SE and Pepetuem make my stomach unhappy if I consume a lot of it. And they taste nasty. But they work well for many people. HEED works for me but not as my sole source of fuel. I also eat Clif bars and home made bars of various sorts.

I am ok with 300 or even 350 cal/hr if it's the right food.

No matter what your fueling strategy, if you plan for 1.5 hours and do a 4 hour ride, you're going to need more food. This is why I carry some cash in my seat pack. BTW if you eat well then you probably don't need any calories for a short 1.5 hour ride.
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Old 04-17-10, 08:27 AM   #3
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I follow their guidelines but don't use their products. The theories they represent do work. If you start out on an empty stomach or after a 3-4 period of fasting as they suggested and fuel properly on the bike, you WILL have better endurance due to your body using a higher % of fats for fuel. However, this is at the price of a small drop in maximal performance, but it means that you will be stronger at the end of a longer race.

I followed this exact plan just this past weekend at a 56mile road race event. 3hrs before I had 300kcals of easy digestible carbohydrate to top of liver glycogen. I never ate anything until I started warming up on the bike, and took 1 gel every 10 miles during the race with water/electrolyte. After 50 miles, everyone was cooked, and I still had plenty left. I rode away from the bunch with a few miles to go and won the race. To prove the theory even further, I refueled myself correctly after that race, then went out and did 70mile with some other riders the next day, not eating beforehand and just fueling as needed on the bike. It was a training ride, but I was first home even after racing the previous day - and the ride was with Elite riders of similar standard to myself.

HOWEVER, I have noticed that for a shorter race, e.g a 2hr XC race, I put out a better performance eating something easily digestable 1hr before the start. This accelerates the release of muscle glycogen faster due to raised blood sugar and results in better performance. I don't run out of gas as I think that due to me being a seasoned racer, I have the glycogen capacity to go 2hrs hard from the gun. Any races longer than this and I don't eat anything 3hrs before, and just fuel on the bike as above.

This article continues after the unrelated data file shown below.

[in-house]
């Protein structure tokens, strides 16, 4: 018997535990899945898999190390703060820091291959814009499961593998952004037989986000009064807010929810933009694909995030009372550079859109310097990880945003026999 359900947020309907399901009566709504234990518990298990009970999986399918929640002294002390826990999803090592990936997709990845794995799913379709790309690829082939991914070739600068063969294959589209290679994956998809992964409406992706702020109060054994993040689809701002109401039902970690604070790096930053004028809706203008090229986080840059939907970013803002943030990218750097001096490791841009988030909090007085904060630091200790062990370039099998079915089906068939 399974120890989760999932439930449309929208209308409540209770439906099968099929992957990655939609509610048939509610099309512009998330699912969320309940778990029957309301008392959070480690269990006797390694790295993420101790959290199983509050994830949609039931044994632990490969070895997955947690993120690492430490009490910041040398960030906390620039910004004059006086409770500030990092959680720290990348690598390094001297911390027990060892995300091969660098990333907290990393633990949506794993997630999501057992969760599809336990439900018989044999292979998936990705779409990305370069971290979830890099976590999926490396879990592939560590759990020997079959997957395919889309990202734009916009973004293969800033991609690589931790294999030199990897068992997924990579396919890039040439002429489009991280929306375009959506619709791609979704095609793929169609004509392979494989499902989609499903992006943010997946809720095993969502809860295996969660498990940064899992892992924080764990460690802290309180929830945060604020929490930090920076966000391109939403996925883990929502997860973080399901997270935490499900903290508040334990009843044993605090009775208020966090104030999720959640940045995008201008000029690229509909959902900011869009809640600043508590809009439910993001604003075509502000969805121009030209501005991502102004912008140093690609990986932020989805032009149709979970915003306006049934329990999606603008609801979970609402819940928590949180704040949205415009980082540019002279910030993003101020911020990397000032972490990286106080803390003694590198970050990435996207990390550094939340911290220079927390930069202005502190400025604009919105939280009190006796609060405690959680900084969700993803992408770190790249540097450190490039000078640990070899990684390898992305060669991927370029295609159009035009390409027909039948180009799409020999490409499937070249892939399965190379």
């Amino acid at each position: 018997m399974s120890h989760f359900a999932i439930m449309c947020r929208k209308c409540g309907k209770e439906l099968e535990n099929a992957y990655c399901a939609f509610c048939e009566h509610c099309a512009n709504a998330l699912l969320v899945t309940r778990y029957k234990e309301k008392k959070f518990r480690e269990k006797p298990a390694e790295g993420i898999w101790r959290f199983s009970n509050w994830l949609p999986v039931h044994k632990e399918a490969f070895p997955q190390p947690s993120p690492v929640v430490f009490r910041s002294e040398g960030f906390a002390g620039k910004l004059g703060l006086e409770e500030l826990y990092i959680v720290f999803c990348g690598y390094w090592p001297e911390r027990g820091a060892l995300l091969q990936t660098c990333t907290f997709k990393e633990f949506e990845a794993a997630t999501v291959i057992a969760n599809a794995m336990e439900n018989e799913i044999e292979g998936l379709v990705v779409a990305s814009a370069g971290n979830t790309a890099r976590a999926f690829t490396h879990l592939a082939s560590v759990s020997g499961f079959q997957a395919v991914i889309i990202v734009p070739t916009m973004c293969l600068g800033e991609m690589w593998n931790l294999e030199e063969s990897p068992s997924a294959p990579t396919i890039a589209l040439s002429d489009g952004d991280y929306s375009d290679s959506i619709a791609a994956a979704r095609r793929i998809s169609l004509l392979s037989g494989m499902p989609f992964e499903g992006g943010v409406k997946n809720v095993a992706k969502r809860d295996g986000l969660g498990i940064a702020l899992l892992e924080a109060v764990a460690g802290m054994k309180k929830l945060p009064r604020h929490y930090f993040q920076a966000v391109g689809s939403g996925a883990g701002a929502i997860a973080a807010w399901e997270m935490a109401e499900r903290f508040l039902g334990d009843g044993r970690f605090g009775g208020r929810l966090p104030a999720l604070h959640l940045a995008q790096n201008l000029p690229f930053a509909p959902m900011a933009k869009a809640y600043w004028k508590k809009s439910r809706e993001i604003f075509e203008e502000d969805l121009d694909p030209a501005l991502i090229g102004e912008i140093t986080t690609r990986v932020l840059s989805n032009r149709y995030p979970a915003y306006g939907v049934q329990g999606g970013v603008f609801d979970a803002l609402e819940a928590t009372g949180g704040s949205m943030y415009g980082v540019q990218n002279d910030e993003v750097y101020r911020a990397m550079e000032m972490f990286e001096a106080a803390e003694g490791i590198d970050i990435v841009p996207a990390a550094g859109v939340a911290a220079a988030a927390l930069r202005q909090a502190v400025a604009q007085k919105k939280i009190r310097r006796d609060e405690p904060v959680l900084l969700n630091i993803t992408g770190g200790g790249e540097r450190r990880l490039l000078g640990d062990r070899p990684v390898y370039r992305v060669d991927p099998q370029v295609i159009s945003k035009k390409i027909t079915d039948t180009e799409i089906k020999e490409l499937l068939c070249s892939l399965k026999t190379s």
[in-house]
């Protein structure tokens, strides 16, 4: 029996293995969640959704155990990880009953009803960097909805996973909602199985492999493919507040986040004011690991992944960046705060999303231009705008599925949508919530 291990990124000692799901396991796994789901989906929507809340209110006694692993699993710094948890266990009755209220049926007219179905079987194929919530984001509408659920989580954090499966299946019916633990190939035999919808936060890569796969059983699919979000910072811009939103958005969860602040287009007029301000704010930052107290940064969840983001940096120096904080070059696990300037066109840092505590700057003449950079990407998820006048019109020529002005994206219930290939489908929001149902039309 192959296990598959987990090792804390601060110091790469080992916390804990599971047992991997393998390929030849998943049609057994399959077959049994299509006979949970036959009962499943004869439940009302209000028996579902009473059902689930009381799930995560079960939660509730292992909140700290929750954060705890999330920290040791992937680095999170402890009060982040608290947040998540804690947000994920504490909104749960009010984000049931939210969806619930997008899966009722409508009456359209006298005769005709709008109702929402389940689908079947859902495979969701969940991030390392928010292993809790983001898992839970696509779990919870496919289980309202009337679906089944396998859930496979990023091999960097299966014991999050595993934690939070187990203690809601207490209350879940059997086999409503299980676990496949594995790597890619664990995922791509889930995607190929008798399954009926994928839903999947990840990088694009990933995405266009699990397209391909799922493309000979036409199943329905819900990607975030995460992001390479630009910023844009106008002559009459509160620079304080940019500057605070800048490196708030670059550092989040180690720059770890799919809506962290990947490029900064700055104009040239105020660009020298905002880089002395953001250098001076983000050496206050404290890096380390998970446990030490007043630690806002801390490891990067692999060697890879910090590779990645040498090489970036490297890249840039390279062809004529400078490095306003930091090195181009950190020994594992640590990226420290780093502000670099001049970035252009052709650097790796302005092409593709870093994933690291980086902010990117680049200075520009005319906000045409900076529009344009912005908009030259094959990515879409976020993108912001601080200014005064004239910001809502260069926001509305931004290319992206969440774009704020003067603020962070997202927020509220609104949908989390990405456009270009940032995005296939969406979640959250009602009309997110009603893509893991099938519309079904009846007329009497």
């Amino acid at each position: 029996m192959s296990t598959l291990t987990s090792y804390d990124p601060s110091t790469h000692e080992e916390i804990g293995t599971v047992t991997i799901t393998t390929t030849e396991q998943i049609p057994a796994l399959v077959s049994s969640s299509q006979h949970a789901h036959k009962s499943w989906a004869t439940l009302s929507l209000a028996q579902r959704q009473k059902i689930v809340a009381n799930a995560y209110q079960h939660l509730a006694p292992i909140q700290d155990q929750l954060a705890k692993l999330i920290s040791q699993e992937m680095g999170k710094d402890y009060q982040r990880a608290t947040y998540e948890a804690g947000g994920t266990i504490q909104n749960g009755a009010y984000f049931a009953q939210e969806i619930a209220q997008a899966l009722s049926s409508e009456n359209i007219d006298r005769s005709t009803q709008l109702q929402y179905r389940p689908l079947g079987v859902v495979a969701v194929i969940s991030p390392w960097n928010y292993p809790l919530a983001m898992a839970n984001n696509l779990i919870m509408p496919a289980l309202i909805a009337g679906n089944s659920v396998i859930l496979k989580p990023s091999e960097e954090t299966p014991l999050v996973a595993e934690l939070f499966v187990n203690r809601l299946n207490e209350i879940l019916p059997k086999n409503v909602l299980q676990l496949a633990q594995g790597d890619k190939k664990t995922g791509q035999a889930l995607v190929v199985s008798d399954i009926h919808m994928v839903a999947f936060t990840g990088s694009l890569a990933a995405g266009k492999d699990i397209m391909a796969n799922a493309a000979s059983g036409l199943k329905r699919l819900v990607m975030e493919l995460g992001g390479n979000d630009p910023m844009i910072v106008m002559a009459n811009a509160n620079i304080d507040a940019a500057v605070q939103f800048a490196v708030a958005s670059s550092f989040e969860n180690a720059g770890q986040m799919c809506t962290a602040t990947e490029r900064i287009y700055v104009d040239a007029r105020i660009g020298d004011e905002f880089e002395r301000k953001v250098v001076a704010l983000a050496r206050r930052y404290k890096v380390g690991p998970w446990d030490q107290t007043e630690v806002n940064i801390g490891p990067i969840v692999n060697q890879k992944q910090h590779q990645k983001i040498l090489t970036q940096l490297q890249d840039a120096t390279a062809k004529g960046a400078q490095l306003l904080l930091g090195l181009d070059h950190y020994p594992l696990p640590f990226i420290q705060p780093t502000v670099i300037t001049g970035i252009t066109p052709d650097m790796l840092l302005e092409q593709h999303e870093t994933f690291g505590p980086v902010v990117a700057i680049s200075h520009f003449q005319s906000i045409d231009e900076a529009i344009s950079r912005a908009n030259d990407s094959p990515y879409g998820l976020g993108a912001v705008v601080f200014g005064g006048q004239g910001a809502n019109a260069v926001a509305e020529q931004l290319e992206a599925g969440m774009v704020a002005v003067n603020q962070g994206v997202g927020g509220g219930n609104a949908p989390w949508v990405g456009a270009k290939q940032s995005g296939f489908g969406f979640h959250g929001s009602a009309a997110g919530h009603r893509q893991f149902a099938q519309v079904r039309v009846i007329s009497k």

Something to always remember - if you are starting out a ride/race with low muscle glycogen, eating a massive breakfast beforehand isn't going to do jack all to compensate. It's too late to replenish your stores by that point. You are better off doing what hammer says, which will maximise your endurance capability.

Last edited by paulclaude; 04-17-10 at 08:31 AM.
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Old 04-17-10, 10:27 AM   #4
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I find I can eat 2 hours before, but no later than that, and the 2 hr. meal needs to be liquid, like maltodextrin and protein powder or a Hammer SE or Perpetuem. If I want real food, I have to eat earlier or I'll feel sick during the first hard climb or surge.

If you're not riding competitively it doesn't matter so much. You mostly want to eat foods that don't leave you feeling bloated or sick. Hammer's quantities apply for any type of food, however. Everyone's stomach is different and will tolerate different treatment. Hammer's thing is that pretty much anyone can tolerate their stuff (with the exception of Perpetuem), even though they may not like the taste or mouth feel. The highest complement I can give a bike food is "I never barfed it up!"
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Old 04-17-10, 04:37 PM   #5
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I like Perpetuem, but I can't stand Heed. I've been using the Cafe Latte flavor.